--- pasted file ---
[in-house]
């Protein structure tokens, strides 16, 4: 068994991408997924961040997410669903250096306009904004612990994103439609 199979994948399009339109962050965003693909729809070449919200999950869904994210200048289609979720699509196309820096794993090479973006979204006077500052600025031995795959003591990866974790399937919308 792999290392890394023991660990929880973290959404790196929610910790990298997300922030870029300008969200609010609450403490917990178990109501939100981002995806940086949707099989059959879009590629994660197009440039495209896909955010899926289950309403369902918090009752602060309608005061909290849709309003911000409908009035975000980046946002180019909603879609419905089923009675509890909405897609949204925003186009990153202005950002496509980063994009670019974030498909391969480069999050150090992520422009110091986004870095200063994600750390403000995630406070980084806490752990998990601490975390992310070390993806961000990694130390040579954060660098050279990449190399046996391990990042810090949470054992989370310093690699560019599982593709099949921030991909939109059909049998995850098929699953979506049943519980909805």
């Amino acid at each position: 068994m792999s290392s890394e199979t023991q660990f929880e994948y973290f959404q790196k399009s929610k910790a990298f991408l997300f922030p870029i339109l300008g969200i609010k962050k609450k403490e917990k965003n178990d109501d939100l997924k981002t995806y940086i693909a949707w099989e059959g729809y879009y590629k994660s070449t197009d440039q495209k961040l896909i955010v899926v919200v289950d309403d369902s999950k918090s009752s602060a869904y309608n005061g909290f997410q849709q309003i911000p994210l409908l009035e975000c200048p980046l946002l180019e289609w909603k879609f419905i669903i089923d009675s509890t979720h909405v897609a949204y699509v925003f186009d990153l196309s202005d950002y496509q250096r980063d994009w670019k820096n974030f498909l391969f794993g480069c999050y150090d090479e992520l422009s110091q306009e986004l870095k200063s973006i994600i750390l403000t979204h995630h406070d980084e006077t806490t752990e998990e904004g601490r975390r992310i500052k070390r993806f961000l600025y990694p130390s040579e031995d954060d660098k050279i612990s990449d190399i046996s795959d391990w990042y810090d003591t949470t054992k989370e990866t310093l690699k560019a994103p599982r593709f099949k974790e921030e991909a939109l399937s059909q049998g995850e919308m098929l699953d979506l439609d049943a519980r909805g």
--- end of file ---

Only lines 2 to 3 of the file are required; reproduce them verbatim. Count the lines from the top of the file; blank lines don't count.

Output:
């Protein structure tokens, strides 16, 4: 068994991408997924961040997410669903250096306009904004612990994103439609 199979994948399009339109962050965003693909729809070449919200999950869904994210200048289609979720699509196309820096794993090479973006979204006077500052600025031995795959003591990866974790399937919308 792999290392890394023991660990929880973290959404790196929610910790990298997300922030870029300008969200609010609450403490917990178990109501939100981002995806940086949707099989059959879009590629994660197009440039495209896909955010899926289950309403369902918090009752602060309608005061909290849709309003911000409908009035975000980046946002180019909603879609419905089923009675509890909405897609949204925003186009990153202005950002496509980063994009670019974030498909391969480069999050150090992520422009110091986004870095200063994600750390403000995630406070980084806490752990998990601490975390992310070390993806961000990694130390040579954060660098050279990449190399046996391990990042810090949470054992989370310093690699560019599982593709099949921030991909939109059909049998995850098929699953979506049943519980909805």
């Amino acid at each position: 068994m792999s290392s890394e199979t023991q660990f929880e994948y973290f959404q790196k399009s929610k910790a990298f991408l997300f922030p870029i339109l300008g969200i609010k962050k609450k403490e917990k965003n178990d109501d939100l997924k981002t995806y940086i693909a949707w099989e059959g729809y879009y590629k994660s070449t197009d440039q495209k961040l896909i955010v899926v919200v289950d309403d369902s999950k918090s009752s602060a869904y309608n005061g909290f997410q849709q309003i911000p994210l409908l009035e975000c200048p980046l946002l180019e289609w909603k879609f419905i669903i089923d009675s509890t979720h909405v897609a949204y699509v925003f186009d990153l196309s202005d950002y496509q250096r980063d994009w670019k820096n974030f498909l391969f794993g480069c999050y150090d090479e992520l422009s110091q306009e986004l870095k200063s973006i994600i750390l403000t979204h995630h406070d980084e006077t806490t752990e998990e904004g601490r975390r992310i500052k070390r993806f961000l600025y990694p130390s040579e031995d954060d660098k050279i612990s990449d190399i046996s795959d391990w990042y810090d003591t949470t054992k989370e990866t310093l690699k560019a994103p599982r593709f099949k974790e921030e991909a939109l399937s059909q049998g995850e919308m098929l699953d979506l439609d049943a519980r909805g």